What’s the cost of high living?


The rich aren’t merely different from you and me… they’re ridiculous!

The über-rich, I mean, the billionaire barons of Wall Street, who literally live above the real world and are clueless about the gross inequality their financial schemes are creating. Take Kenneth Griffin, a hedge fund tycoon who’s the latest gold medal champion of conspicuous consumption. He just paid an obscene $238 million for a sprawling, 24,000-square-foot New York City penthouse located 79 stories above street level at Central Park South — a strip nicknamed “Billionaire’s Row.” His three-floor mansion-in-the-sky is the most expensive residential purchase in U.S. history, exceeding the excesses of robber barons in the Gilded Age. 

Adding to the overindulgence, he’ll live there only occasionally for he also has a $60-million penthouse in Miami, a $122-million mansion in London and posh crash pads elsewhere. Griffin is the poster child for that disgraceful Trump-GOP tax cut for the super-rich, which they passed by claiming that beneficiaries like Ken would put their windfall into jobs and wage increases for the working class.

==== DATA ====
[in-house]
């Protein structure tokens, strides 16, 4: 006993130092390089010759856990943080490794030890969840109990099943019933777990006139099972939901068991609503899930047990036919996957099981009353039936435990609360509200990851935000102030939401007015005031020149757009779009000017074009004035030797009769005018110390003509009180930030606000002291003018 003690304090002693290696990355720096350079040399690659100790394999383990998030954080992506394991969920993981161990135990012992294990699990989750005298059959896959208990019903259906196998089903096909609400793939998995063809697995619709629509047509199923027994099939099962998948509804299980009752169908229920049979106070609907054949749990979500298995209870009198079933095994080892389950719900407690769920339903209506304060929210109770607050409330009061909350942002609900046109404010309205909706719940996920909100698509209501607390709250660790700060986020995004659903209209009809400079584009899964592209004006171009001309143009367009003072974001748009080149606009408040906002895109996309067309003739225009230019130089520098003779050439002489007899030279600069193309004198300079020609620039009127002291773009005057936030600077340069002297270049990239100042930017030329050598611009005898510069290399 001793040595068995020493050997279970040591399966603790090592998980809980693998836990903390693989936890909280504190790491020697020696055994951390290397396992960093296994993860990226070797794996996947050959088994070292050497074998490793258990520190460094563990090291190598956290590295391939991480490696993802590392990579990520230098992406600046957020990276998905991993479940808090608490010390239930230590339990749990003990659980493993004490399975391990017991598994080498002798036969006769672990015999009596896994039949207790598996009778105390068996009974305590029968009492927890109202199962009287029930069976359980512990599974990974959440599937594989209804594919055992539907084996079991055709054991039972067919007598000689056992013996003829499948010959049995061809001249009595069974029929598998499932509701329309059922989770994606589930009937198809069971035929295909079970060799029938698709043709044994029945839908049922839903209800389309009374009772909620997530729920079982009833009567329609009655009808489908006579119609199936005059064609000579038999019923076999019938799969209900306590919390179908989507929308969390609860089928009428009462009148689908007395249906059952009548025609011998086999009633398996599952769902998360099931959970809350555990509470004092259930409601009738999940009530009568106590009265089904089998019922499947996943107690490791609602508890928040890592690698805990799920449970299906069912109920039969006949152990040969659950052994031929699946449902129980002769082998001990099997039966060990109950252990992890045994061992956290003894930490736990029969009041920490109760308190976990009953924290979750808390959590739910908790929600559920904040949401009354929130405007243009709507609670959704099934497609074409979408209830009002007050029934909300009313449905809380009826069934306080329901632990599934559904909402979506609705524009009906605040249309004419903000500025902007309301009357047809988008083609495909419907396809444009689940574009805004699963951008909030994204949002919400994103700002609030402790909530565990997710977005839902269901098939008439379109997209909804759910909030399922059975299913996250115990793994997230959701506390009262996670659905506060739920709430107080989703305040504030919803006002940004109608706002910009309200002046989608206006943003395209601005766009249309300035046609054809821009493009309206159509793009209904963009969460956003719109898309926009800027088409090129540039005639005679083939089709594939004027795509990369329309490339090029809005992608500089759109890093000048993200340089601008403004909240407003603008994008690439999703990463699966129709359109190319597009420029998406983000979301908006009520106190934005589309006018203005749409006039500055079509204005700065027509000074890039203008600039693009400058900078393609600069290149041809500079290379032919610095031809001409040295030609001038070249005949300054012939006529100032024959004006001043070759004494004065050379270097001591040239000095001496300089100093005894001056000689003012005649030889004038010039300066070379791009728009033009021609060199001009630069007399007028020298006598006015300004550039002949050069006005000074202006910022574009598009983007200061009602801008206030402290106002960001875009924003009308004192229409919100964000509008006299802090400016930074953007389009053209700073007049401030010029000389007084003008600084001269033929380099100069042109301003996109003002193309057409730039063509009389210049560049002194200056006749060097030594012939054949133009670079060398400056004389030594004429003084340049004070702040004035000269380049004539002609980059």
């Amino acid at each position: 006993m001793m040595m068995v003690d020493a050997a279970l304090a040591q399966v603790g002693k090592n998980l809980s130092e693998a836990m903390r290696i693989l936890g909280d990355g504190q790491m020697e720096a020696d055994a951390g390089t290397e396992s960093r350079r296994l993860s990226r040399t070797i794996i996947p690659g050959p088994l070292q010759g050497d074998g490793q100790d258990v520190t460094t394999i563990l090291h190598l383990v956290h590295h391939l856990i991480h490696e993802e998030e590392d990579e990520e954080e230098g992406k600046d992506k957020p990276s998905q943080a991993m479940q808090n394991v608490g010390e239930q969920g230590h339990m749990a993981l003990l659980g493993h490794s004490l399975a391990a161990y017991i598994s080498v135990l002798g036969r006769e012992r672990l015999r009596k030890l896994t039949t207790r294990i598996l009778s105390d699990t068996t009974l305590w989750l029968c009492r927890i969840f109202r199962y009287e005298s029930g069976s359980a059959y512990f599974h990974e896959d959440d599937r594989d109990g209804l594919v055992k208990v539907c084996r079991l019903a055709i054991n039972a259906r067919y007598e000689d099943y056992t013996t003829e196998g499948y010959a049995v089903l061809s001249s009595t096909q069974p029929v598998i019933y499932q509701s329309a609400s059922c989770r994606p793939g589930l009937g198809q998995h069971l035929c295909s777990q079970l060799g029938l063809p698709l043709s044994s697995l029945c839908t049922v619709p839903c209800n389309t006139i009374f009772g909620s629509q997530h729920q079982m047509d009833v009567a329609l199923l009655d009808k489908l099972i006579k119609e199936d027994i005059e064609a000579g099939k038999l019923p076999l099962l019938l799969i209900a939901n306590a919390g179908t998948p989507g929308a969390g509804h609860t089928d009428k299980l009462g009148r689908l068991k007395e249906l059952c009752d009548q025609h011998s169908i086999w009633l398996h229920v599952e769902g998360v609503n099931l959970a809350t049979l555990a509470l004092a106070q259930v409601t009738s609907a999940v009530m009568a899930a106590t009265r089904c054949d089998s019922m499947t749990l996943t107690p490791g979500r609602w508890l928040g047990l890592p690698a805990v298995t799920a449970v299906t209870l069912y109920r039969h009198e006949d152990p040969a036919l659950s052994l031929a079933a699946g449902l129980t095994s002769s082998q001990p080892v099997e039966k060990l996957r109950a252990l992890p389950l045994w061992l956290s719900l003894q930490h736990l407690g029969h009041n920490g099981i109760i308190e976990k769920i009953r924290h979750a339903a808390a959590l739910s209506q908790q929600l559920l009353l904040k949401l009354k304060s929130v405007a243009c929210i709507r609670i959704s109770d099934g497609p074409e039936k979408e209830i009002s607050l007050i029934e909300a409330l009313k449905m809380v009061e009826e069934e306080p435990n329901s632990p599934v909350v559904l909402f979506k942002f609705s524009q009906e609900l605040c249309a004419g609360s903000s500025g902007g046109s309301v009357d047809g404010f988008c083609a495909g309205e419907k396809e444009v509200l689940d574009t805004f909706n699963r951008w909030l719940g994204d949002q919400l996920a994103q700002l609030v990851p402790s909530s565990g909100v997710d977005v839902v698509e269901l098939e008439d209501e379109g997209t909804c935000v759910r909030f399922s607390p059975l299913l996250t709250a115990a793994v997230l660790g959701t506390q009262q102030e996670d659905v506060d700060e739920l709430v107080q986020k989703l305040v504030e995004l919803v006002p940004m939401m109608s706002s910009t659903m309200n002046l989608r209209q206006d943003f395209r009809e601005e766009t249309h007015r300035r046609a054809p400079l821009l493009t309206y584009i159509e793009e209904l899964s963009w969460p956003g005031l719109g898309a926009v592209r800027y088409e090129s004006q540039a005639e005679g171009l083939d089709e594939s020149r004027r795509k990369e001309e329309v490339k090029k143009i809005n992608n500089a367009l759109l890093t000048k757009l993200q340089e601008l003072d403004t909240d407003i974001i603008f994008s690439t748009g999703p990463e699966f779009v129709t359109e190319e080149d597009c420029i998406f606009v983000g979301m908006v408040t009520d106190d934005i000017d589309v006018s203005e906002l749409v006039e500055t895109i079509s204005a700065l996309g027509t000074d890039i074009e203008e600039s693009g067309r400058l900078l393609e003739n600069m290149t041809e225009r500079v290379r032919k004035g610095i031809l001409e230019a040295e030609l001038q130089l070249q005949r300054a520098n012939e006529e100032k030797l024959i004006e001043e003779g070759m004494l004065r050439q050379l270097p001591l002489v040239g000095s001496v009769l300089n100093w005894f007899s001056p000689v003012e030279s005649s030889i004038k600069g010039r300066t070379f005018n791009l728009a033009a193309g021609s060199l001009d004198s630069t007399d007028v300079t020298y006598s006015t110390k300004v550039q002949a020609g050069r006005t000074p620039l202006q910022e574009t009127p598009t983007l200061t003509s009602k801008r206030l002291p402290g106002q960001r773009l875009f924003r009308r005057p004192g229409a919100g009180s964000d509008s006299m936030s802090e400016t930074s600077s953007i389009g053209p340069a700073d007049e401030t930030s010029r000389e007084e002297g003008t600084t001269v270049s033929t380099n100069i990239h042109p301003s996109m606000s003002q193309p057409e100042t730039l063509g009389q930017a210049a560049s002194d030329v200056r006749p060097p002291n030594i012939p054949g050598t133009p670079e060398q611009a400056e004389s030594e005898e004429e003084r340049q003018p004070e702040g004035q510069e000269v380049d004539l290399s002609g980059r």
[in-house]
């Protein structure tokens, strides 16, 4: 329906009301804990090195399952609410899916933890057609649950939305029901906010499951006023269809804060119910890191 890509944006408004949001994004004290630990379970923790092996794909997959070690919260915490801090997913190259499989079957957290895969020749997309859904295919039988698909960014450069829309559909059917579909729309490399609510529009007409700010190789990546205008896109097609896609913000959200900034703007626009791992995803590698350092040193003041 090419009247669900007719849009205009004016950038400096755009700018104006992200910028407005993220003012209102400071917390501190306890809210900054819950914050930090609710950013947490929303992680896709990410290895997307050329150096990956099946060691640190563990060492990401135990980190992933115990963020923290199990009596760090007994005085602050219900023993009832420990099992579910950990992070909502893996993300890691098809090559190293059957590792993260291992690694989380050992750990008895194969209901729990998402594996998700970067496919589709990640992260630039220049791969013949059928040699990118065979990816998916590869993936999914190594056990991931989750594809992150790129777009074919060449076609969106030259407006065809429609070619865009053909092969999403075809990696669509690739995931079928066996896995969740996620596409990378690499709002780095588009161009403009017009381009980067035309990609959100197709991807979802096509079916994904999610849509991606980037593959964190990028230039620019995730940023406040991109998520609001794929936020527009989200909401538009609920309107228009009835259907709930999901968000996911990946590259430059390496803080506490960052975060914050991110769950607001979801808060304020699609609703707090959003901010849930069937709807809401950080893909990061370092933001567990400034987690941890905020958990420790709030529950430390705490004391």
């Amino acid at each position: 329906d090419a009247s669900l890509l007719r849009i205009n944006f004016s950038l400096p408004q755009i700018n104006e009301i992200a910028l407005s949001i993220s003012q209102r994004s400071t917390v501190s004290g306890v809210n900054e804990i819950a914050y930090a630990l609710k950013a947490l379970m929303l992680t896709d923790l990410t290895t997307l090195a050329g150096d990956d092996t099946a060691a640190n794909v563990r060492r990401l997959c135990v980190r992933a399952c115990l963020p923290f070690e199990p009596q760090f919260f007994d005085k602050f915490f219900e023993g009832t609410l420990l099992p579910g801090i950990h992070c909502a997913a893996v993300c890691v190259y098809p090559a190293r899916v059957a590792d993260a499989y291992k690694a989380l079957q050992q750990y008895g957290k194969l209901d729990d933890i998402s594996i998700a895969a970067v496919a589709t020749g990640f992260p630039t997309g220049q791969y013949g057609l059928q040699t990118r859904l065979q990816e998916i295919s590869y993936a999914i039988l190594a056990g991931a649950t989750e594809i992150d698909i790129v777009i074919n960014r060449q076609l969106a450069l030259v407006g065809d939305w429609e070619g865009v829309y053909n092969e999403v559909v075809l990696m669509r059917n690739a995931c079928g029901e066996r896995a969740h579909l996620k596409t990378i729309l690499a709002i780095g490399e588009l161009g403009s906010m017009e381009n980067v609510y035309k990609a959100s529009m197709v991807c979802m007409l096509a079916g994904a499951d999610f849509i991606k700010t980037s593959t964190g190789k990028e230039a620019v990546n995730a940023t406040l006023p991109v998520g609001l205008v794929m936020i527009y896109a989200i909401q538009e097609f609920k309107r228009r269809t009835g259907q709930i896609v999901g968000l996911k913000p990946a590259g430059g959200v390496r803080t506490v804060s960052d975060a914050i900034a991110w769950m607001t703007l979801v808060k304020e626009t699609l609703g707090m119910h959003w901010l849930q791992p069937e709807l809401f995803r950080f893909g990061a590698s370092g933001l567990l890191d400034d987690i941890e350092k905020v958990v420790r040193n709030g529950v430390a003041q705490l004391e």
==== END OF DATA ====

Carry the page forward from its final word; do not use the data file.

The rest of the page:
Interestingly, his exclusive skyscraper residence replaces a modest, 20-story building of affordable, rent-controlled apartments, where dozens of middle-class tenants lived. They were evicted by the corporate developers to provide opulent digs for a few billionaires. That ought to be illegal, but instead, a state law specifically empowers landlords to toss out middle-class and low-income tenants, demolish their apartments, and put up a swank new building. If you wonder where inequality and America’s affordable-housing crisis comes from… there it is.

Yet, Griffin has complained that rich elites like him have “insufficient influence” in politics. Really, Ken? Who had the political clout to eject those families from their homes?  

This opinion column does not necessarily reflect the views of Boulder Weekly.